Time for Police, Others, to Really Reclaim Public Space

Recently, the Anambra State Police Chief, John Abang, announced the readiness of the State Police Command to effect the directive of the country’s Inspector-General of Police, Mohammed Adamu, for the police, nationwide, to reclaim the public space in the aftermath of the wanton violence, killings, looting and destruction of public and private property by hoodlums who hijacked the “END SARS” protests and unleashed mayhem on law abiding citizens.

The Anambra State Police Command said it would collaborate with other security agencies in the state to embark on intensive joint patrol on all nooks and crannies of the state in order to reclaim the public space from criminal elements masquerading as protesters to ensure peace and safety in the affected areas.

The Anambra CP’s directive followed a joint security management meeting with heads of other sister security agencies, who he said, resolved to deal decisively with all acts of lawlessness, disruption of public peace and order wanton violence which had resulted in indiscriminate looting, damage of property and loss of lives in some parts of the state.

He had warned that any breach of law and order would no longer be condoned as all legitimate means would be applied to halt further acts of lawlessness.

It is now two weeks after the pronouncement and we dare say that nothing very tangible has been seen from the security agencies in the state in the face of rising criminality and near total absence of law and order on the roads.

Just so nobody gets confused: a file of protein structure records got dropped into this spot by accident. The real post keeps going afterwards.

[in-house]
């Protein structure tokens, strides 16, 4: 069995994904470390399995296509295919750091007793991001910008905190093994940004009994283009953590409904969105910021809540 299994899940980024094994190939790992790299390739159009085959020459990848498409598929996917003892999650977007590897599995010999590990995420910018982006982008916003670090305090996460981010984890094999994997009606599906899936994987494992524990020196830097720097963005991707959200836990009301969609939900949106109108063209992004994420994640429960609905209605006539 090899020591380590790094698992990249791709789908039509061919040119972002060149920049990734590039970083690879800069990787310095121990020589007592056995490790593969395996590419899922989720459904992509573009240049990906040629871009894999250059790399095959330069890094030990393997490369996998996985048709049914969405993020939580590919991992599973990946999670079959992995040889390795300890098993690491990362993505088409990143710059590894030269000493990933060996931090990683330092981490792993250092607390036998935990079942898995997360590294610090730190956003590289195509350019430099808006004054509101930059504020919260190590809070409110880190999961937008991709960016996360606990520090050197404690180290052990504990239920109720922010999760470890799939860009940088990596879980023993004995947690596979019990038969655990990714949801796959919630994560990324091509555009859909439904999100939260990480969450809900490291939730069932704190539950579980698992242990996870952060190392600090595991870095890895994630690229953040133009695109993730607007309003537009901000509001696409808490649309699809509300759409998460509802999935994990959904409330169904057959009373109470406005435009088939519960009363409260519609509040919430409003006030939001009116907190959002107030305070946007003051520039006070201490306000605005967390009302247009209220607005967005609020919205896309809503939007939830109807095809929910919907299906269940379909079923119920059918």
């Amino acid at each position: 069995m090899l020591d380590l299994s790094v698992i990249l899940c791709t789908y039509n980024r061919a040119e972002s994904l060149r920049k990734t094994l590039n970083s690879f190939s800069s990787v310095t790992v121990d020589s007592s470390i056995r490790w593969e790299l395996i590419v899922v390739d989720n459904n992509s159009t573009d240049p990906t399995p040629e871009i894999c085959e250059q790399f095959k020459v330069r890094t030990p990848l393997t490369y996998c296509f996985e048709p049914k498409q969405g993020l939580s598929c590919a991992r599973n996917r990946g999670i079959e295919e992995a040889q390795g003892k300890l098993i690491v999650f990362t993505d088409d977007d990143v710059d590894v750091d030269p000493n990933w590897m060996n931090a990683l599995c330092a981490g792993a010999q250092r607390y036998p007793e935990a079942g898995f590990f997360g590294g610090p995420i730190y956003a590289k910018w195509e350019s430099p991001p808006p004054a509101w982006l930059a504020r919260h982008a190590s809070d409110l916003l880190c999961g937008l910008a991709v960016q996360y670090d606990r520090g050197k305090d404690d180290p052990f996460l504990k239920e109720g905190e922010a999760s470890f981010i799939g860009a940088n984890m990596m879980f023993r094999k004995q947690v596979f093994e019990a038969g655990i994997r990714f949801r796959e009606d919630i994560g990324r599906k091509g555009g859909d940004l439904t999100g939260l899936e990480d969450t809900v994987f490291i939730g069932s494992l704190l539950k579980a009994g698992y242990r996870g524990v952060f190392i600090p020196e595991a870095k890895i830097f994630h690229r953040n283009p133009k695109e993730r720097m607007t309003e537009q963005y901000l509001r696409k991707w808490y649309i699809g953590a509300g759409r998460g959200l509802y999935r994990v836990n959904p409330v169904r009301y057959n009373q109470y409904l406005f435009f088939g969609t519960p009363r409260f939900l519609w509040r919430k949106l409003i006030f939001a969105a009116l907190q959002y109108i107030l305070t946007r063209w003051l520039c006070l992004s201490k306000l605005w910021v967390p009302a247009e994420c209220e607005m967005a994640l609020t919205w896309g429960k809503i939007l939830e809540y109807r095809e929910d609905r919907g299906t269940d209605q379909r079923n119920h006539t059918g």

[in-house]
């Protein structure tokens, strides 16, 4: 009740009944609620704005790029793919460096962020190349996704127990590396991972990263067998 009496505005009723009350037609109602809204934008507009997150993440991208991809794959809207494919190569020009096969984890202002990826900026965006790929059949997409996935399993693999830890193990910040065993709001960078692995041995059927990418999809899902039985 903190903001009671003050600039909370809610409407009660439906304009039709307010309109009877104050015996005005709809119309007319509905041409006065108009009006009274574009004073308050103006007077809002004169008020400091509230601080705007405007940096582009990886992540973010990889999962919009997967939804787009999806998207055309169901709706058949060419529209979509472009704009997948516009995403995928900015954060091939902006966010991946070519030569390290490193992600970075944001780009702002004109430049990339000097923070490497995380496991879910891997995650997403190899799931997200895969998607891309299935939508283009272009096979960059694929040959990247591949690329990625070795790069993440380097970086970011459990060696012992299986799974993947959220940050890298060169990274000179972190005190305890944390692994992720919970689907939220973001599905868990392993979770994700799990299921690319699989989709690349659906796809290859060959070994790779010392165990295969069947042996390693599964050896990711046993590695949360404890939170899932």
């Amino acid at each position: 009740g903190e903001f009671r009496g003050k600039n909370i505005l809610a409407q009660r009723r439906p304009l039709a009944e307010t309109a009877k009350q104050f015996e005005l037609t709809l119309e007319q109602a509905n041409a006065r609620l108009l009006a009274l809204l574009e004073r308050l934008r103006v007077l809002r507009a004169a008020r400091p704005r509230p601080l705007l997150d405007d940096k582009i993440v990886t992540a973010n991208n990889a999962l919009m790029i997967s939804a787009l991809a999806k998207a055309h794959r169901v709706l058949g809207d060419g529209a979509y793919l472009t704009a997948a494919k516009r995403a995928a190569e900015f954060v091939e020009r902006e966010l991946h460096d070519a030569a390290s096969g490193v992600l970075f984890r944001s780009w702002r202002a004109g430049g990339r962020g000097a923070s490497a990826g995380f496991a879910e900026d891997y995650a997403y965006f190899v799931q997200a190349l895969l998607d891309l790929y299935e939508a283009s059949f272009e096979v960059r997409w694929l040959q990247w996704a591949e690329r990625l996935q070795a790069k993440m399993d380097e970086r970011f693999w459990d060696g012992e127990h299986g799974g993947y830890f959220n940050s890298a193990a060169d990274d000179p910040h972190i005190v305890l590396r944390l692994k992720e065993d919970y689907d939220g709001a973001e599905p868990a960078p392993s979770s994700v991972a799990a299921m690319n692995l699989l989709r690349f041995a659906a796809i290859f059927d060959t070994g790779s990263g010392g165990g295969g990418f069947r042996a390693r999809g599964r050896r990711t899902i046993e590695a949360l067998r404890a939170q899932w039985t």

Although the State Police Command recently paraded some suspected looters and criminals, the police and other security agents have become rare sights on our roads. The absence of the police has triggered a rise in crime as criminal elements have seized the opportunity to make life difficult for the law abiding citizens. Just last week, a female lecturer, a professor, at the state university, was kidnapped somewhere in Nawgu, Dunukofia LGA. Although she was rescued a day after, that incident showed why security agencies should quickly return to the roads.

While it is true that many of them had a raw deal in the hands of the protesters, losing their lives and several police property and stations destroyed, it is still no reason for the police and other sister agencies to abandon their duty posts and either flee or stay aloof. A society where law enforcement agencies abscond from duty because of the actions of hoodlums will not function well.

Like the police, the Federal Road Safety Commission, FRSC, has equally withdrawn their personnel from the roads,  just like the office of the state’s road traffic agency. The result is that serious breaches of traffic regulations are being recorded in many parts of the state as many motorists often refuse to obey the traffic lights.

Just some days ago, motorists plying the Amawbia Bypass were stuck in traffic for over three hours after some other motorists refused to obey the traffic lights at the old road intersection. The absence of traffic officials only worsened an already bad situation. Similar situations are experienced in parts of the commercial city of Onitsha and environs.

We feel it is time the various agencies returned to their duty posts, especially after the police had assured that they would reclaim the public space.

It will be dangerous if criminals and some other law breakers are allowed to believe that they have overwhelmed the law enforcement agencies. While government is urged to speed up efforts to better protect and remunerate security agencies, they should not wait till that time but should speedily reclaim their space. It is for the public good as their own good too. Their continued absence or skeletal presence is no longer funny. Society needs them back and better and quickly too.

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